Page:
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As the following journal relates to my travels in countries little known to the majority of general readers, I think it necessary to enter into some explanatory detail by way of introduction. Even among those who have visited India, comparatively few have deviated from the beaten track. The greater number have passed their lives in the monotonous exchange if I may be permitted the expression, of one cantonment or station for another. Such have been content to vegetate in luxurious idleness, and have neither had nor sought opportunities of penetrating into the interior of the country. Even to these — then how much more to my English readers — some explanation is needful regarding the meaning of the terms which imavoidably occur in the journal, and of "ye manners and customs" of the East; also, of the peculiar modes of Eastern trayelling, so widely different firom anything known or practised in more civilised lands.
In India there are no railways; and, (with the single exception of the "Grand Trunk Road,") no turnpike roads, nor stage coaches; no posters; no conveniences for travelling. The "palanquin," or "palky," is the general conveyance for invalids, nervous ladies, and small children. The discomforts and annoyances attendant on this mode of transit, are incalculable, while the expenses are manifold. Moreover, even this conveyance is not available on the hills, where the roads are too narrow to admit of anything so bulky, except in the travelled districts immediately adjacent to our Hill Sanataria, such as Simla, Landūr, Almorah, Nynee Tâl, or Darjeeling. In many of the wilder districts of the Himalayan mountains, the Aborigines, being semi-savages, do not understand how to carry the smallest vehicle on their shoulders, which makes it imperative for one's own safety, to abandon all idea of such luxuries.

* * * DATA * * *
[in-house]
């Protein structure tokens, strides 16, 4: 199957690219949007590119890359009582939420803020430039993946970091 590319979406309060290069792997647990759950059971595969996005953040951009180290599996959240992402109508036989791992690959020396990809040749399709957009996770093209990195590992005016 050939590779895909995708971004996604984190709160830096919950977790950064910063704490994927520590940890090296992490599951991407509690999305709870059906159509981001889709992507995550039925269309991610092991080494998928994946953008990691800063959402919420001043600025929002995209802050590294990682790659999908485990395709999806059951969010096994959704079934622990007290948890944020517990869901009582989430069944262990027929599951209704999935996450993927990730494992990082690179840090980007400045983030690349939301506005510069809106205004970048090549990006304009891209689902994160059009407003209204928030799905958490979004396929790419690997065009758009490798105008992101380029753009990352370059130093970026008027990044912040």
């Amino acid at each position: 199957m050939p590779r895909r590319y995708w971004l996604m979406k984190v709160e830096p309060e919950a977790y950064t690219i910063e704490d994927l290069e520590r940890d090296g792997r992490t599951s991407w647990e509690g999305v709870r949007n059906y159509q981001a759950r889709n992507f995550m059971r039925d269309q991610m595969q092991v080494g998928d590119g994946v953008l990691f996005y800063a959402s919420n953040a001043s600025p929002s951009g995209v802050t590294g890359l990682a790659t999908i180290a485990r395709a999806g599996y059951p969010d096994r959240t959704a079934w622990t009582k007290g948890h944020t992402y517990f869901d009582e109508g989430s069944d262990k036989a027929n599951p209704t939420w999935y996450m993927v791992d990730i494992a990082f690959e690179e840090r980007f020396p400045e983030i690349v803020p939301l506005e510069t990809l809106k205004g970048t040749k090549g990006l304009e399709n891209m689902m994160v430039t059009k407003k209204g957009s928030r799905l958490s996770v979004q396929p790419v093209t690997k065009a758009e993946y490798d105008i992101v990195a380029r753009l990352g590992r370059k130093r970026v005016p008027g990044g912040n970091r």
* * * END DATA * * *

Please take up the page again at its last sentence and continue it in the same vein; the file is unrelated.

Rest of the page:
Left: A "palky," one of the modes of travel in India before the railways arrived.The "sturdy ponies" mentioned below. Right: The "sturdy ponies" mentioned below, ready to take tourist to a view point near Simla. Pack horses in Simla (now Shimla). Photograph by JB.
The only other alternative is riding, and this was my invaluable mode of travelling, though I always took witih me by way of precaution in case of sickness or accident, a small dhoolie, which is a more primitive kind of palanquin, very much smaller, lighter, and more portable. As hi as the roads permitted, I took with me my gallant Arab steeds, so long my faithful companions, and when obliged to send them back to the plains (owing to their being totally unfit for work in the rugged mountain paths of the Interior) I rode instead, the sturdy ponies which are the native of those hill regions. In the most snowy and precipitous mountains, where even these are considered unsafe, if mounted, I was obliged to ride the oxen of the country, (called "Yâks") while my ponies were formed into herds, and driven like sheep under the charge of one or two hill-mem. The "Yâks" are very unlike any oxen we see in any other part of the world. They are bred at an elevation varying from twelve thousand to eighteen thousand feet above the level of the sea, and they never thrive at less elevated spots, though they hare been known to exist as low down as ten thousand feet. These animals are shaggy, and their long hair, which reaches to the ground, covers them like a mantle from head to foot. They are wonderfully sure-footed and easy, but slow in their pace. They revel in snow, and delight in rolling in it, whether encumbered with riders or not!
The Yak of Tartary (A yak standing to left at the edge of a river in Tibetan landscape; plate X to Samuel Turner's "Account of an Embassy to the Court of Teshoo Lama in Tibet." 1800 Aquatint and etching). © Trustees of the British Museum. Reproduced on the Creative Commons Attribution-NonCommercial-ShareAlike 4.0 International (CC BY-NC-SA 4.0) license.